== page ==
I wouldn’t talk about a fair few things. Like politics for example, because I am too ill informed and not articulate enough. And maybe not something as specific as Star Trek again, because I upset some hard core fans with that show and my apparently inaccurate description of The Borg, and that was quite stressful!

It seems to me that performing solo standup couldn’t be more different from performing as part of a band, other than the fact you’re on stage. How big of an adjustment has it been? Is there anything you wish you had known before your first performance?
Huge terrifying adjustment. I use to just stand at the back sort of looking moody and weird, sort of humping my bass. But also I don’t feel the pressure now of letting other people down if I make a mistake, I only let myself down if I fuck up or have a bad show, and I much prefer that! I think I am still learning as a performer, how to perform and also how to relax on stage. I am working on being more ‘present’ rather than floating out of my own body and being like ‘is that person at the back yawning, oh god, is it because I suck.’ But the Fringe is great for that – you have different audiences, with different expectations and experiences for the show who laugh in different places, so it’s a good place to improve. The first time I performed I wish I had known to bring water on stage, and to take your time and slow down – the audience will trust you if you own your space. I am still learning that though!

Ellen Waddell in It's Better to Lie Than to Tell The Truth and End Up Alone in a Ditch Crying

You’re a long way from home to perform a one-hour show. What has a day in the life of Ellen in Edinburgh been like?
I am sharing a room with a mega babe called Fiona, who is brilliant – she is a very supportive and generous performer who keeps me sane on the rubbish days. I normally wake up and have a chat with her. I am in a house with a bunch of female solo performers, and some of us have breakfast together, talk about our plans and check in on each other. I am very grateful to have had them here for the fringe because it’s like a lovely support network. I then tend to flyer for a couple of hours on Potterrow, and flyering can be a bit tedious/tough sometimes but no one is outrightly rude, if they are not interested they do tend to say ‘no thanks.’ But then every day, about 3:30pm this silent disco dancing tour comes gyrating through Potterrow – on the first day I was like ‘all these dancing people, this is amazing.’ But now, a little more old and cynical, I am like ‘OH MY GOD STOP DANCING AT ME.’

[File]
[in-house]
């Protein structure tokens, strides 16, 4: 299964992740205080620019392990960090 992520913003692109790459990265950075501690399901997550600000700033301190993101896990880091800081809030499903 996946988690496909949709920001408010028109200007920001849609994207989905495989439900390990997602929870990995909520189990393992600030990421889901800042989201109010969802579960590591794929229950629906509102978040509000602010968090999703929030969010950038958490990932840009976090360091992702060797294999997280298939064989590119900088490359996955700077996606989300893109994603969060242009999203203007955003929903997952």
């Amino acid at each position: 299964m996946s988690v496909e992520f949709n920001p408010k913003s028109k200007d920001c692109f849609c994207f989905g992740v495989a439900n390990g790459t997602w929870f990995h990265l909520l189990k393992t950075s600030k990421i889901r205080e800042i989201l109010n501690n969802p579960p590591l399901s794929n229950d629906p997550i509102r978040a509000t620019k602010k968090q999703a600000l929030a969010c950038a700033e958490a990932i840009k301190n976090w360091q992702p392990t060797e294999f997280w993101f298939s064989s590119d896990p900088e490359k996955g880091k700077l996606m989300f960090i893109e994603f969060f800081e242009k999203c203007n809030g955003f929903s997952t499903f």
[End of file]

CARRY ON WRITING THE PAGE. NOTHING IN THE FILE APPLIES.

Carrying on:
Before my show I sometimes catch another show, for a little inspiration, a bit of food, not too much because I tend to feel sick before a gig, and I flyer outside my venue. It’s a bit of a way out, and foot traffic is minimal but I have to got to know the bar staff and locals in the pub who have been recommending my show to people, and they are brilliant and friendly. Then show! And then wine! And then after wine, I sometimes just want to go home due to tiredness and watch Gilmore Girls on Netflix. I am pretty sensible, to be honest. I have had one late night so far, and the next day I felt terrible so I have fulfilled my quota for being fun.

Have you managed to catch any shows that you would like to recommend?
I saw Trigger Warning by Zoe Coombs Marr, which is about a sexist male comedian finding their inner clown, who is a female stand up, and it was the most amazing and beautiful and touching and funny thing I have ever seen. I knew nothing about it, and it blew my socks right off. Also the other women in the house with me all have excellent shows. There is character comedian Fiona Sagar with Sagar Megadrive, Alice Devlin with Extra Curricular, Arna Spek with Museum Piece, and Lisa Maria Berg with The Love of Stationary.

You’ve got a few shows left here – then what’s your next project? And is there anything else you would like to plug?
A short film of mine has just been made called The Birthday Party, which should be coming to a short film festival near you soon! I also run a comedy fan fiction night in Bristol called Dear Harry/Spock, where comedians write tongue in cheek fan fiction which is very funny. It’s like my nerdy 13-year-old selfs dream. I am going to start working on my next show pretty soon, as I have an idea I really like for it, and I have a feature script I am finishing off, and then I am making the big move from Bristol to London in October, which is a bit terrifying to me.

And finally: what’s the worst lie you’ve ever told?
Ha. So many! Probably pretending not to love someone who I did love, who was not interested in me. Not the worst lie as it makes things less awkward, but it was very painful to pretend. Also I once pulled an emergency cord in a hospital bathroom by mistake, and pretended I didn’t.

It’s Better to Lie Than to Tell the Truth and End Up Alone in a Ditch Crying is on at Laughing Horse @ The Cellar Monkey, Argyle Place, at 7.30pm every night until Sunday, 27th August.